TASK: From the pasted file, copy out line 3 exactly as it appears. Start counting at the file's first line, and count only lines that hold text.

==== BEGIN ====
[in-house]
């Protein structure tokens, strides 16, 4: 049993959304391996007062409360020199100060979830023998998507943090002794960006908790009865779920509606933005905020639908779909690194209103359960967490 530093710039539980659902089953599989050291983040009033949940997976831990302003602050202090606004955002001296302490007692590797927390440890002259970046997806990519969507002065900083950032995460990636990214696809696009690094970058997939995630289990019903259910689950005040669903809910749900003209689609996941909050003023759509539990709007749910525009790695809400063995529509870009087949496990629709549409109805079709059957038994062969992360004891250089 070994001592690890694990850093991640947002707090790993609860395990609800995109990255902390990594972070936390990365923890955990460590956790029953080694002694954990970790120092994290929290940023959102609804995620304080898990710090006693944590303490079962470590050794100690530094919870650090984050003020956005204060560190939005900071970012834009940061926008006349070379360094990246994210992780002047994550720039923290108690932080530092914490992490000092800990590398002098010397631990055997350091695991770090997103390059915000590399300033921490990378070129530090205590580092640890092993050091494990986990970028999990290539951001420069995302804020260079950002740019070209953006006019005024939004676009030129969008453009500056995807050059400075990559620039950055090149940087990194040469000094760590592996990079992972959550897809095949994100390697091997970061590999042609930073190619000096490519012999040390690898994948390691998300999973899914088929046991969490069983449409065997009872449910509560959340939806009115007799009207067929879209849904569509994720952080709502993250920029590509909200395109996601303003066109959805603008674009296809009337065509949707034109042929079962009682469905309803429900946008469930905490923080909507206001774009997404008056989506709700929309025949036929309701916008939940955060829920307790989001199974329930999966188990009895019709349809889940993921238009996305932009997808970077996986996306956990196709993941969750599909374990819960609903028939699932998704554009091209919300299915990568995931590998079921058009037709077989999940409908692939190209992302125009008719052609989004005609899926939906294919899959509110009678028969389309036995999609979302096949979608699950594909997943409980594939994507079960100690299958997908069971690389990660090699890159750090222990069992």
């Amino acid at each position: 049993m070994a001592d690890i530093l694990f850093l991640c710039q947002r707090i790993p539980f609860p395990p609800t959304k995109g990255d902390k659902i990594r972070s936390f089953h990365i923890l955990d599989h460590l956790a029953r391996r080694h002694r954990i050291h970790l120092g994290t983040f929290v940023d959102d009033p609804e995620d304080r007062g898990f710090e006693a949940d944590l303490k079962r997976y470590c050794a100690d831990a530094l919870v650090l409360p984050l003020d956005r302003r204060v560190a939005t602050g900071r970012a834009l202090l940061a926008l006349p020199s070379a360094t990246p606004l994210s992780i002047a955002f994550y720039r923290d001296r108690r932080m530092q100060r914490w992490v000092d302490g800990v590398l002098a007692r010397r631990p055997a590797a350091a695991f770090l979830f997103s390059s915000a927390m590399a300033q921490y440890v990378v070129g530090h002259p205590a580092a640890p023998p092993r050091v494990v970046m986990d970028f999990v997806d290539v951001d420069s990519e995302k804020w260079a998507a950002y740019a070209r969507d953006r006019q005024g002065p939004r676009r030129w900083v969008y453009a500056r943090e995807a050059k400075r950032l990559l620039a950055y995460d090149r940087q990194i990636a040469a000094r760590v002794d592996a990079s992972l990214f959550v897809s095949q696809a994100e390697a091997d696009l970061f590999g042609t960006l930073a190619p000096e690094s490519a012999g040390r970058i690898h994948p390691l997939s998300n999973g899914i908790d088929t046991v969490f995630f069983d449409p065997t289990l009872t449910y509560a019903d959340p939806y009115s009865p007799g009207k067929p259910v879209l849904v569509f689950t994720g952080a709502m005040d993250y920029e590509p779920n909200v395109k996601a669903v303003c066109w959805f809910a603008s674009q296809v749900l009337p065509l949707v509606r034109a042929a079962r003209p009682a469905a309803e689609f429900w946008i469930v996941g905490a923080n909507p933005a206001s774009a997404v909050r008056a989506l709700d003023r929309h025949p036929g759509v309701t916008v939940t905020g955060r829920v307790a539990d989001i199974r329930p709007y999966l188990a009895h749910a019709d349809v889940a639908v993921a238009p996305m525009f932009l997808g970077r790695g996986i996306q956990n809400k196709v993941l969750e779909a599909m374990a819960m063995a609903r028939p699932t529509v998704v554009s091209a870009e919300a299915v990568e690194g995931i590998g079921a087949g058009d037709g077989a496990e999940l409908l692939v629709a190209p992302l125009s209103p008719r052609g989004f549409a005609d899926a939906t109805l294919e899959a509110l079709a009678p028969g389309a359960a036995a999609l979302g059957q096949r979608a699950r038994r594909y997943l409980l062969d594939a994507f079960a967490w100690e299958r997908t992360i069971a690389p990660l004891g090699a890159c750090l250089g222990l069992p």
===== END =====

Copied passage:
């Amino acid at each position: 049993m070994a001592d690890i530093l694990f850093l991640c710039q947002r707090i790993p539980f609860p395990p609800t959304k995109g990255d902390k659902i990594r972070s936390f089953h990365i923890l955990d599989h460590l956790a029953r391996r080694h002694r954990i050291h970790l120092g994290t983040f929290v940023d959102d009033p609804e995620d304080r007062g898990f710090e006693a949940d944590l303490k079962r997976y470590c050794a100690d831990a530094l919870v650090l409360p984050l003020d956005r302003r204060v560190a939005t602050g900071r970012a834009l202090l940061a926008l006349p020199s070379a360094t990246p606004l994210s992780i002047a955002f994550y720039r923290d001296r108690r932080m530092q100060r914490w992490v000092d302490g800990v590398l002098a007692r010397r631990p055997a590797a350091a695991f770090l979830f997103s390059s915000a927390m590399a300033q921490y440890v990378v070129g530090h002259p205590a580092a640890p023998p092993r050091v494990v970046m986990d970028f999990v997806d290539v951001d420069s990519e995302k804020w260079a998507a950002y740019a070209r969507d953006r006019q005024g002065p939004r676009r030129w900083v969008y453009a500056r943090e995807a050059k400075r950032l990559l620039a950055y995460d090149r940087q990194i990636a040469a000094r760590v002794d592996a990079s992972l990214f959550v897809s095949q696809a994100e390697a091997d696009l970061f590999g042609t960006l930073a190619p000096e690094s490519a012999g040390r970058i690898h994948p390691l997939s998300n999973g899914i908790d088929t046991v969490f995630f069983d449409p065997t289990l009872t449910y509560a019903d959340p939806y009115s009865p007799g009207k067929p259910v879209l849904v569509f689950t994720g952080a709502m005040d993250y920029e590509p779920n909200v395109k996601a669903v303003c066109w959805f809910a603008s674009q296809v749900l009337p065509l949707v509606r034109a042929a079962r003209p009682a469905a309803e689609f429900w946008i469930v996941g905490a923080n909507p933005a206001s774009a997404v909050r008056a989506l709700d003023r929309h025949p036929g759509v309701t916008v939940t905020g955060r829920v307790a539990d989001i199974r329930p709007y999966l188990a009895h749910a019709d349809v889940a639908v993921a238009p996305m525009f932009l997808g970077r790695g996986i996306q956990n809400k196709v993941l969750e779909a599909m374990a819960m063995a609903r028939p699932t529509v998704v554009s091209a870009e919300a299915v990568e690194g995931i590998g079921a087949g058009d037709g077989a496990e999940l409908l692939v629709a190209p992302l125009s209103p008719r052609g989004f549409a005609d899926a939906t109805l294919e899959a509110l079709a009678p028969g389309a359960a036995a999609l979302g059957q096949r979608a699950r038994r594909y997943l409980l062969d594939a994507f079960a967490w100690e299958r997908t992360i069971a690389p990660l004891g090699a890159c750090l250089g222990l069992p």